Uvalde editor: We had a wall of awards, but we didn’t do enough

Uvalde editor: We had a wall of awards, but we didn’t do enough

By Al Cross

The town of Uvalde, Texas, pop. 15,000, and its same-named county of 25,000 were very unlucky in May 2022. That’s when an 18-year-old with an assault rifle at an elementary school killed 19 students and two teachers – a toll that probably would have been less had police not botched the response.

But Uvalde was also lucky – that it had a newspaper with an editor-publisher, Craig Garnett, who had long been willing to tell hard truths about things that matter, and who kept doing that in the aftermath of the tragedy.

The day after the shooting, the twice-weekly Leader-News published a black front page, with “MAY 24, 2022” in reverse type. The next front page had portraits of the 19 children and the start of a story with biographies of each one. Inside was a column from Garnett, addressing the police delay in confronting the shooter.

He said a regional police official “could not answer why it took an hour to end the attack,” quoted him as saying police were “measuring,” and wrote; “The question is how much measuring is permissible, while children are being murdered. Or perhaps they were already gone. It pains to write these words of criticism about law enforcement, but parents and the community have the right to know. They must be told why police, whom parents at the scene begged to go in and save their children, failed to act. They have to know, to ever begin to heal.”

In an editorial a month later, Garnett named names and was blunt: “No mass school shooting in the United States has ended with such glaring failures in both the law enforcement response and school district security. . . . Neither [school] Police Chief Pete Arredondo, acting city chief Mariano Pargas, Uvalde County Sheriff Ruben Nolasco nor any state or federal officer among the 376 responders to the scene was willing to take the helm of what was clearly a rudderless ship cast into a hurricane.” That didn’t sit well with local law enforcers and their supporters, but Garnett’s initial reporting and commentary had already spoiled his good relationship with the school district and police agencies.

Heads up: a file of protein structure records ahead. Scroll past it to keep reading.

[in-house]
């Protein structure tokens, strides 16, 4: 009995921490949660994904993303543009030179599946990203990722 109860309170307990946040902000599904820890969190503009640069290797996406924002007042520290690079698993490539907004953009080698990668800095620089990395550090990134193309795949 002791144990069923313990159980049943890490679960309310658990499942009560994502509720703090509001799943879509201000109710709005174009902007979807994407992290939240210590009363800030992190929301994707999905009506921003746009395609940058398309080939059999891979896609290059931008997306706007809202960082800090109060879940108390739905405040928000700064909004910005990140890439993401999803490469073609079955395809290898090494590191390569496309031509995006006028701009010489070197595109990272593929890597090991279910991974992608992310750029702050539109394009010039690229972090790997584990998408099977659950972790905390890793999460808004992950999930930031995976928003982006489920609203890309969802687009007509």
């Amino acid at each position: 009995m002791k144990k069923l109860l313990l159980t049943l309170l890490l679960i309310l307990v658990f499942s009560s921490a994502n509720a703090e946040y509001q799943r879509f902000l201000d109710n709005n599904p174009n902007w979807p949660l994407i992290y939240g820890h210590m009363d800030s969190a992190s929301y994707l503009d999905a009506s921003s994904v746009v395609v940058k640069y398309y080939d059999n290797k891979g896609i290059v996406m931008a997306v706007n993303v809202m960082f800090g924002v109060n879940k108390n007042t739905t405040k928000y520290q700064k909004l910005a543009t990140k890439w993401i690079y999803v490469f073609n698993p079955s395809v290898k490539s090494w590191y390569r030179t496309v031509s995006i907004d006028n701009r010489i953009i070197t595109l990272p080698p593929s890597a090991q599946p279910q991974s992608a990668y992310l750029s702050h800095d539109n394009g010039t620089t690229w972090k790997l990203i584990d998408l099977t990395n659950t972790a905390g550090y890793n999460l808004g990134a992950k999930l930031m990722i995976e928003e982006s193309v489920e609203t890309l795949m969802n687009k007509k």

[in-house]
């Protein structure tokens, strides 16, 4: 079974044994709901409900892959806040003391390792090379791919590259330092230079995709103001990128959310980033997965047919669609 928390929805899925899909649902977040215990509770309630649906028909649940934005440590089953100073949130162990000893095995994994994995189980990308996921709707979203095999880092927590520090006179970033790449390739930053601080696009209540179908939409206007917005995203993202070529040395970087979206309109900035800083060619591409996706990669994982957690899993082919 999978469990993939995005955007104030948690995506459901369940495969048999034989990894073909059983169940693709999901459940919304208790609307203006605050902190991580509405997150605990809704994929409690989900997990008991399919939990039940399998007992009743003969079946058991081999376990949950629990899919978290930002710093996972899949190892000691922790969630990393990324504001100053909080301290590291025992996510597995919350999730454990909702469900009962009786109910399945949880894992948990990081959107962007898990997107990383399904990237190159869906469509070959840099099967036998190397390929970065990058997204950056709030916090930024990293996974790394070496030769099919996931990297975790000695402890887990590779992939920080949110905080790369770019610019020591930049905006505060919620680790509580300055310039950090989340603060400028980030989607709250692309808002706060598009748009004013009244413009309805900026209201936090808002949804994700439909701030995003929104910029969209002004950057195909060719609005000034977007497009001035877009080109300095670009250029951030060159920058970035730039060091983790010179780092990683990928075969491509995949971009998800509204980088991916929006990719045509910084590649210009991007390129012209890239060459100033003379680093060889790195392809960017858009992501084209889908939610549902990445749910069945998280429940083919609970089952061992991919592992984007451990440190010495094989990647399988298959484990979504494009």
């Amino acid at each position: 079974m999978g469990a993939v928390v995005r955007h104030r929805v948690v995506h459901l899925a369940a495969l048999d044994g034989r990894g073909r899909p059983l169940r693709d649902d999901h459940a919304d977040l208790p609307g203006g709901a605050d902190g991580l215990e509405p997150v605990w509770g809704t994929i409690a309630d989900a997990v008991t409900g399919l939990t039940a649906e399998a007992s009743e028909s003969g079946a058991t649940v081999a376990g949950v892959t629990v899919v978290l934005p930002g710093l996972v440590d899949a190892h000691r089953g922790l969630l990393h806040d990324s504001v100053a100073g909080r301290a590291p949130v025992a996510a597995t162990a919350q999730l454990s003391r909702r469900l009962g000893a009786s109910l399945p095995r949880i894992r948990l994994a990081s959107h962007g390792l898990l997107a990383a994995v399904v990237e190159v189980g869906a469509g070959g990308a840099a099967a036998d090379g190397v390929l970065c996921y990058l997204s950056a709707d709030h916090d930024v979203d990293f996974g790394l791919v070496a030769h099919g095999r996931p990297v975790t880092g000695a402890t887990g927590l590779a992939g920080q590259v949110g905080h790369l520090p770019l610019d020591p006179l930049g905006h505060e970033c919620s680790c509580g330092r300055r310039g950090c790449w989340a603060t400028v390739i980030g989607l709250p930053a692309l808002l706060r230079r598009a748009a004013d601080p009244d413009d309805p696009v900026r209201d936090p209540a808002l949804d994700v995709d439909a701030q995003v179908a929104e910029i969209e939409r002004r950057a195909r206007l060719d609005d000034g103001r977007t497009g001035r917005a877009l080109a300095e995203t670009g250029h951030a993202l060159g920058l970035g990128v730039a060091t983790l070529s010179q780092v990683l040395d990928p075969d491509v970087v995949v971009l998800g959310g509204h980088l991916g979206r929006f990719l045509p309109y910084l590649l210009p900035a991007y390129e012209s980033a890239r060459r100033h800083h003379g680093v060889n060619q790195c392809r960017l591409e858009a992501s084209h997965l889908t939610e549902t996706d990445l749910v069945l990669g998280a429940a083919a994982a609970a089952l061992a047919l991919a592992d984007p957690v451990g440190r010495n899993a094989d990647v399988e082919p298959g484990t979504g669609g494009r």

Meanwhile, Garnett spent much time “sitting with families who lost children, siblings, friends; interviewing survivors, teachers and students, about their experience,” Leader-News Managing Editor Meghann Garcia said in nominating him for the 2023 Tom and Pat Gish Award from the Institute for Rural Journalism at the University of Kentucky, which I ran at the time. Garnett wasn’t able to attend our awards banquet in October, but in a recorded video for it, he reflected on his experience – and offered some advice for community editors and publishers:

“What happened in Uvalde was crushing. It continues to be an enormous weight on many of our shoulders, especially the families of victims. And we have endeavored to cover every aspect of that shooting. We still are working for information, accountability from various institutions, particularly our city and our school district and our law enforcement officials. We plan to follow that to its conclusion, whatever time it may take.